Food for thought: OER

Why do OER matter?

The instructor’s pedagogy shapes the learning materials, not the other way around. The way that OER are licensed means instructors can customize content to their classes. Unlike traditional textbooks, where instructors have to make the textbook fit their needs, deal with continual revisions and updates, and sometimes supplement the textbook with other sources, OER can legally be adapted to fit the instructor’s goals. 

OER licensing also means a community of educators can pool resources and expertise to collaboratively refine and improve an OER. For example, if an IU Biology instructor shares OER content they’ve developed for their Introduction to Molecular Biology course, an instructor from Duke University can add a chapter and then re-share the OER. Then an instructor from Ivy Tech Community College may take that new version and update two sections where new discoveries/literature exists, teach with it, and re-share their version. As more instructors take advantage of the permissions inherent in OER, the community gains better teaching resources.

Sarah Hare's go-to sources


Learn more about Open Educational Resource services on your campus. The Indiana University system is also an Open Education Network (OEN) member, and your campus may offer OEN workshops for instructors interested in adopting OER. If you’re on the Bloomington campus, register to attend an OEN workshop on October 12 via Zoom. After you attend and write a short review of an open textbook in your field, you’ll receive a $250 stipend. Finally, if you’re on the IU Bloomington or IUPUI campuses, check out the Course Material Fellowship Program.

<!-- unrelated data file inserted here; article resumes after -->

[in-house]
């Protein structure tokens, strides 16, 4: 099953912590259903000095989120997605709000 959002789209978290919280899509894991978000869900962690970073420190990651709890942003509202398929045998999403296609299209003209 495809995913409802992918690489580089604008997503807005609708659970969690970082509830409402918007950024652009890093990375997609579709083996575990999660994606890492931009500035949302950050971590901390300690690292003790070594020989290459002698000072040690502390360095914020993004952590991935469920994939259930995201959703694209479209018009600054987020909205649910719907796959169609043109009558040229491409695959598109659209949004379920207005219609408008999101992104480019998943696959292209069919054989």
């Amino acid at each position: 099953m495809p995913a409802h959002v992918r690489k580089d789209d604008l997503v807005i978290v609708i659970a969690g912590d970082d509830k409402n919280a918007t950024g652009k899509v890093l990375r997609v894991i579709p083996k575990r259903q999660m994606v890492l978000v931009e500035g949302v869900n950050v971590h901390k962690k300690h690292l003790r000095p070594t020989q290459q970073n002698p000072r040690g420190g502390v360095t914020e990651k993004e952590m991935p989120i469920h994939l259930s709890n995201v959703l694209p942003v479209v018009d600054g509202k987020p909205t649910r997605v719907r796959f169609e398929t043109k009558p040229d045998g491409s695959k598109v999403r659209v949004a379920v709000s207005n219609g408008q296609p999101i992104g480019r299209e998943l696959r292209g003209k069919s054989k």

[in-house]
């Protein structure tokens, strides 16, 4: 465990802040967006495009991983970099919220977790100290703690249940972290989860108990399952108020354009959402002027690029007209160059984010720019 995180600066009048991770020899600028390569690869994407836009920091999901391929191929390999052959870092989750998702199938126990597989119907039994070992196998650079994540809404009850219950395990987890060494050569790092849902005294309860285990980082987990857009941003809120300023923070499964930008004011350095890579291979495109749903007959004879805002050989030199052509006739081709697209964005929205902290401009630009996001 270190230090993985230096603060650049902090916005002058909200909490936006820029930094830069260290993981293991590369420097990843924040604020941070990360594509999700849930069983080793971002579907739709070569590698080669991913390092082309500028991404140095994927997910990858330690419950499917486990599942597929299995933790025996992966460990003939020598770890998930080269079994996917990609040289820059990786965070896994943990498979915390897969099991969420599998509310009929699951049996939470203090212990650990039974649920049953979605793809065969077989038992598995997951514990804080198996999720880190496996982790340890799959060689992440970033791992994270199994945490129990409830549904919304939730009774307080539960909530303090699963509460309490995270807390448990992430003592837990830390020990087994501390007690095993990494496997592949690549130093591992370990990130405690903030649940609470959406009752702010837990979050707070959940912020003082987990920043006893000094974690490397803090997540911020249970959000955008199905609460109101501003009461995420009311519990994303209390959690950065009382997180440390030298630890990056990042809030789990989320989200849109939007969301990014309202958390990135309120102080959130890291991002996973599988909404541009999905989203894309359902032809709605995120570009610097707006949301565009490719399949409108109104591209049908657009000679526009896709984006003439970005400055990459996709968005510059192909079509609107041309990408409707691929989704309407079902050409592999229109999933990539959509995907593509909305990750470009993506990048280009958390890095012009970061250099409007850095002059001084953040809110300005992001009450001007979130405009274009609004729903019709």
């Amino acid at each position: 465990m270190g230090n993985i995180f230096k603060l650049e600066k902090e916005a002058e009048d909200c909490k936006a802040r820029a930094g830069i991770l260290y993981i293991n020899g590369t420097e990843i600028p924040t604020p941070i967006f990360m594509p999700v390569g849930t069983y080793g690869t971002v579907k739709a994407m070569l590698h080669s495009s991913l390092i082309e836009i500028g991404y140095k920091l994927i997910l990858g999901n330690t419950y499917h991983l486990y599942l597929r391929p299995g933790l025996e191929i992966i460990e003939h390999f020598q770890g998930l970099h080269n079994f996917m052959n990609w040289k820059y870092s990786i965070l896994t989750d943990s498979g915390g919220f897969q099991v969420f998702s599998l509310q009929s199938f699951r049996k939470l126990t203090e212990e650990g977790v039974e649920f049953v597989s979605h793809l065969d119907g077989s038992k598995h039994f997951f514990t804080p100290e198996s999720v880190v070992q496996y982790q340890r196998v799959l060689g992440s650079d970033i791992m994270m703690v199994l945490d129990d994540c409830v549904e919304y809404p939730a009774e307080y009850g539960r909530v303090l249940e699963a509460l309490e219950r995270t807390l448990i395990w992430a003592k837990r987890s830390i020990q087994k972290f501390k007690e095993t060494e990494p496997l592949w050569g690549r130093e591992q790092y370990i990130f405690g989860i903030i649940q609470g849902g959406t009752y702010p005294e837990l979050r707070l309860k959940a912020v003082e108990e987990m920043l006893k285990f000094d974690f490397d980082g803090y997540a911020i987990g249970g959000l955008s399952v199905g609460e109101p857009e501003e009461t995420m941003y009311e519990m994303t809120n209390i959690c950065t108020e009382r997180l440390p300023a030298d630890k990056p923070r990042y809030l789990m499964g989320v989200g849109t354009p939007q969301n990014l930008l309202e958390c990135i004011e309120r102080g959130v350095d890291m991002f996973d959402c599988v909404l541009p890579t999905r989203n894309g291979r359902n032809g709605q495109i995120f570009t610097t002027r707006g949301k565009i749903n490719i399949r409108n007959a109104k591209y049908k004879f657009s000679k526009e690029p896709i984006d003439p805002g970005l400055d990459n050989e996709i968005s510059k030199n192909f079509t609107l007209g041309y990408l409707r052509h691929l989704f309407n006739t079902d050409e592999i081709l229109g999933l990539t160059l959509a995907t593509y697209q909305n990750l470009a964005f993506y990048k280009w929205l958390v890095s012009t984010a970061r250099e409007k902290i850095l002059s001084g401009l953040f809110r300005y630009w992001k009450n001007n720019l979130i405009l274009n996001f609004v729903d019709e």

For reading

For listening and watching

  • Robin DeRosa’s interview on the “Teaching in Higher Ed” podcast provides both background on OER and inspiration for getting started.
  • Catherine Cronin’s keynote, “Open Education Now,” discusses the importance of open education in the context of COVID-19.

Take a deeper dive

  • The Open Education Review Project aggregates all empirical research on adopting OER in one space. Studies are focused on the efficacy of using OER instead of commercial textbooks, instructor and student perceptions of the quality of OER, and student cost savings when OER are used.
  • Open Pedagogy, or OP, happens when instructors move away from a ‘disposable assignment’ (one only used for grading purposes) toward asking students to complete assignments that are openly licensed, publicly available, and immediately useful to their community. For example, instructors might ask students to contribute to an OER or re-design an assignment so it culminates in sharing their research. The Open Pedagogy Notebook defines OP and provides several examples for instructors to consider. A Guide to Making Open Textbooks with Students may also prove useful.